How algorithms work and play together

Schlechtinger, Michael ; Kosack, Damaris ; Paulheim, Heiko ; Fetzer, Thomas

Document Type: Article
Year of publication: 2021
The title of a journal, publication series: Concurrences : Revue des Droits de la Concurrence
Volume: 2021
Issue number: 3, Article 102088
Page range: 19-23
Place of publication: Paris ; New York, NY [u.a.]
Publishing house: Transactive ; Institute of Competition Law
ISSN: 1773-9578 , 2116-0090
Publication language: English
Institution: School of Business Informatics and Mathematics > Web Data Mining (Paulheim 2018-)
School of Law and Economics > Öffentliches Recht, Regulierungsrecht und Steuerrecht (Fetzer 2011-)
Subject: 340 Law
Abstract: Pricing decisions are increasingly made by algorithms. To assess if reinforcement learning algorithms are able to reach a state of collusion autonomously and thereby may breach the cartel prohibition under Article 101(1) TFEU, we have built a simplified algorithmic scenario based on a modified version of a prisoner’s dilemma where three agents play the game of rock-paper-scissors. First, we describe how the used reinforcement learning algorithms work. We then have a look at their conduct during a multitude of game rounds, concluding that eventually they all settle in an equilibrium of a specific reward rate. We observe that all three agents achieve this by developing and following specific action patterns. However, it is not clear whether the agents simply consider the likely response of the competing agents (tacit collusion) or rather knowingly substitute practical long-term cooperation for competition (concerted practice). Moreover, this observation cannot be tied to one specific move, sequence or situation symbolizing an initial concertation which then is followed by a respective subsequent conduct. One approach to account for this characteristic of algorithmic behavior could be to assume a simultaneity of concertation and conduct. Another possibility could be to omit a distinct identification of concertation and subsequent conduct and to make basic assumptions for one or the other.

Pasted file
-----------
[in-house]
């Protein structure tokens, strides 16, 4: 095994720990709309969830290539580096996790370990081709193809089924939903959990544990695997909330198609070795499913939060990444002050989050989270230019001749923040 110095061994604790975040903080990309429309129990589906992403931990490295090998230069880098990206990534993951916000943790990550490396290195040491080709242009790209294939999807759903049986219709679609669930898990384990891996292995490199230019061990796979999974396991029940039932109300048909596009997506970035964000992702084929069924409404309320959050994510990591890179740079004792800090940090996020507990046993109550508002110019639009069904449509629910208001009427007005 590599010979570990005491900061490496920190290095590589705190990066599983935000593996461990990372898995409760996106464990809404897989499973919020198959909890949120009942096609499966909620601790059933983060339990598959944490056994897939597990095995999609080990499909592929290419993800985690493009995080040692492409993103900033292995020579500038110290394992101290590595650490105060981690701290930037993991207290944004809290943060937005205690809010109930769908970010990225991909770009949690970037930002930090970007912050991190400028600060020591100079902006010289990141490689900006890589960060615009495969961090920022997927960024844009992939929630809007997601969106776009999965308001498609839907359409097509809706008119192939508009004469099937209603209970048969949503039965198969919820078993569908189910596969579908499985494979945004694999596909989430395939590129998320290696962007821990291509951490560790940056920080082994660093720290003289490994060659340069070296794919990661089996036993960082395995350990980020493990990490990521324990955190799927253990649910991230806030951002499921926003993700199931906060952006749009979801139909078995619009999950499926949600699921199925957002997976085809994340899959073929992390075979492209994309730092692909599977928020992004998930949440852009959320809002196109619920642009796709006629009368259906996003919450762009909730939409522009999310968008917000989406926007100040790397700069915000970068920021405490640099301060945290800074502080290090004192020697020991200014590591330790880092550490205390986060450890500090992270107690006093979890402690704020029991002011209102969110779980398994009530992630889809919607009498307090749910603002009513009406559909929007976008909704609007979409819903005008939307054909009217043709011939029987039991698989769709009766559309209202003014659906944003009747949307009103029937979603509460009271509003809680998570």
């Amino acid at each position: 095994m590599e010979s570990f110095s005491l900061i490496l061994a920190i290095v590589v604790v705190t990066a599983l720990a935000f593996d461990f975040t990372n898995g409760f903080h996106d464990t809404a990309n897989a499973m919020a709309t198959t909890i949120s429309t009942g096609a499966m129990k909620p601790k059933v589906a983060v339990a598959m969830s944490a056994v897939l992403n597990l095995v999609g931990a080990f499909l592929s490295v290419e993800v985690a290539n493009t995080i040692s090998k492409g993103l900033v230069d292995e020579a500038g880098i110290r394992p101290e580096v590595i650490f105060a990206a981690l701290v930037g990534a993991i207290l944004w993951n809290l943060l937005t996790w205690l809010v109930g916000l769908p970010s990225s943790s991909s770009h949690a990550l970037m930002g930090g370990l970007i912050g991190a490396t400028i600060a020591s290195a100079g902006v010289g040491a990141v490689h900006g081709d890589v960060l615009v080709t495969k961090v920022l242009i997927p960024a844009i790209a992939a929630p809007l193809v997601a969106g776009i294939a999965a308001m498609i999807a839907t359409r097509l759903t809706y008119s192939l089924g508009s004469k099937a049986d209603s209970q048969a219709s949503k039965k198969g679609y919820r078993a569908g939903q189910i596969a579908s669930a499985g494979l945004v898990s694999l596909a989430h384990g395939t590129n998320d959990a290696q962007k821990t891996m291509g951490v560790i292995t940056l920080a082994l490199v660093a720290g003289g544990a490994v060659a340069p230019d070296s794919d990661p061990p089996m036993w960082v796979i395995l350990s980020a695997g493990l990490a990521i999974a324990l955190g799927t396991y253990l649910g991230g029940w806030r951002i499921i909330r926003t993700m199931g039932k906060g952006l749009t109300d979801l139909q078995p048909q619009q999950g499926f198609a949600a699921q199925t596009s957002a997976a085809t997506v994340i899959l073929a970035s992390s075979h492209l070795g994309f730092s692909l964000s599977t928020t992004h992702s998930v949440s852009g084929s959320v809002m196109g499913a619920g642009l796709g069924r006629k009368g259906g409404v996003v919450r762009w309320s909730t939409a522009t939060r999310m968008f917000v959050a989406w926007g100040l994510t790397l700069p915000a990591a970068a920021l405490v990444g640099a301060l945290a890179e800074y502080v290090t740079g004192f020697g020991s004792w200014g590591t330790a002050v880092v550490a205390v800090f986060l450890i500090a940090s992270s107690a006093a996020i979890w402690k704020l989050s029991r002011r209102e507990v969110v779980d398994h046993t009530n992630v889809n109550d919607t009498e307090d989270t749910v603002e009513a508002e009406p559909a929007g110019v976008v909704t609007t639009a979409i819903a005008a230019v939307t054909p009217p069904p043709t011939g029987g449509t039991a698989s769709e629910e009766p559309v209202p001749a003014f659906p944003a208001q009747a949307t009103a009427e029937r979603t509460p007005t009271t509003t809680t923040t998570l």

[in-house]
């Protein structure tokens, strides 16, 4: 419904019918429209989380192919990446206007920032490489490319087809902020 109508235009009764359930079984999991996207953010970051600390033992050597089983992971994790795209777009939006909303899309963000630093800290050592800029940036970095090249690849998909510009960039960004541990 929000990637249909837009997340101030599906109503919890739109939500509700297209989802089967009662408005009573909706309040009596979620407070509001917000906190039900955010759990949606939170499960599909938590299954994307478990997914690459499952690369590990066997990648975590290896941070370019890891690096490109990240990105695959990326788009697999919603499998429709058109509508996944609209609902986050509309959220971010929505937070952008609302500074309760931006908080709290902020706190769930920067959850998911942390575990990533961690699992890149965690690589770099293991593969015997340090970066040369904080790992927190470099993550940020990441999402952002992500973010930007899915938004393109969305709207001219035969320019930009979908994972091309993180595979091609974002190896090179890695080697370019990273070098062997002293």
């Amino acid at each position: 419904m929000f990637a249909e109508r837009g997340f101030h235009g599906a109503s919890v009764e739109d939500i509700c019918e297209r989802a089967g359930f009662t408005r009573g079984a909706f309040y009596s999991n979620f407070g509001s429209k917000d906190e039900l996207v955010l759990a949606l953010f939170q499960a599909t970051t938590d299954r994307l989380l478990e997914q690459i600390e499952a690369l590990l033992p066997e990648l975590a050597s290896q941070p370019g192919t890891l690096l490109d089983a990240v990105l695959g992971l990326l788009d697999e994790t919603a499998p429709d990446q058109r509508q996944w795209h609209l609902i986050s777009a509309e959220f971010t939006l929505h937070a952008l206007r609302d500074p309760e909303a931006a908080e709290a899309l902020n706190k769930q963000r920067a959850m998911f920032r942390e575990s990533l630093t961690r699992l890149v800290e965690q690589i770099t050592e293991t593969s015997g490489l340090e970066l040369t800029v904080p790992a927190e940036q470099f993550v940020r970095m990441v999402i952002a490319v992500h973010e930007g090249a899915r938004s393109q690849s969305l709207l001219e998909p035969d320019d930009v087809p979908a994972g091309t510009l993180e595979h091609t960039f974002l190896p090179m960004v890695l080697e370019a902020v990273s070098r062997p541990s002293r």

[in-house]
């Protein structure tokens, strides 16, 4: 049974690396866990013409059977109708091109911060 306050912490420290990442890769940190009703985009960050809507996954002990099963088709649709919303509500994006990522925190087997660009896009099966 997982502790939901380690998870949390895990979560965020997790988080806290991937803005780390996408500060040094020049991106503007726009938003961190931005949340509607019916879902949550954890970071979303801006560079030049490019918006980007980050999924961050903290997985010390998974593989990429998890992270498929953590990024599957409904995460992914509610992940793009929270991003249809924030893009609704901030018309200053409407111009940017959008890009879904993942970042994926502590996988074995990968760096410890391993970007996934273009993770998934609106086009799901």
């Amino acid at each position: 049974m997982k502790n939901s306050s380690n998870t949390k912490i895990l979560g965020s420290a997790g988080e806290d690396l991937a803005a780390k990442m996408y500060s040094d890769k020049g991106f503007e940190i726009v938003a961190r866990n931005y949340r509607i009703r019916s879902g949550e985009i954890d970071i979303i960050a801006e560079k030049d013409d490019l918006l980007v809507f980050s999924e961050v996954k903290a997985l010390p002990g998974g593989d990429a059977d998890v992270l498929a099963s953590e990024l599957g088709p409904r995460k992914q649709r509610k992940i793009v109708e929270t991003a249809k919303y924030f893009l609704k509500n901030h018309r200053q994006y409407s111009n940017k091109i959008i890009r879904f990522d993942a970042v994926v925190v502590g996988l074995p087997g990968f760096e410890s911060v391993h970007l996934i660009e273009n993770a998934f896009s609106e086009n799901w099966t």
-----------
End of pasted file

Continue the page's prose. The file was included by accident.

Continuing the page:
Dieser Eintrag ist Teil der Universitätsbibliographie.

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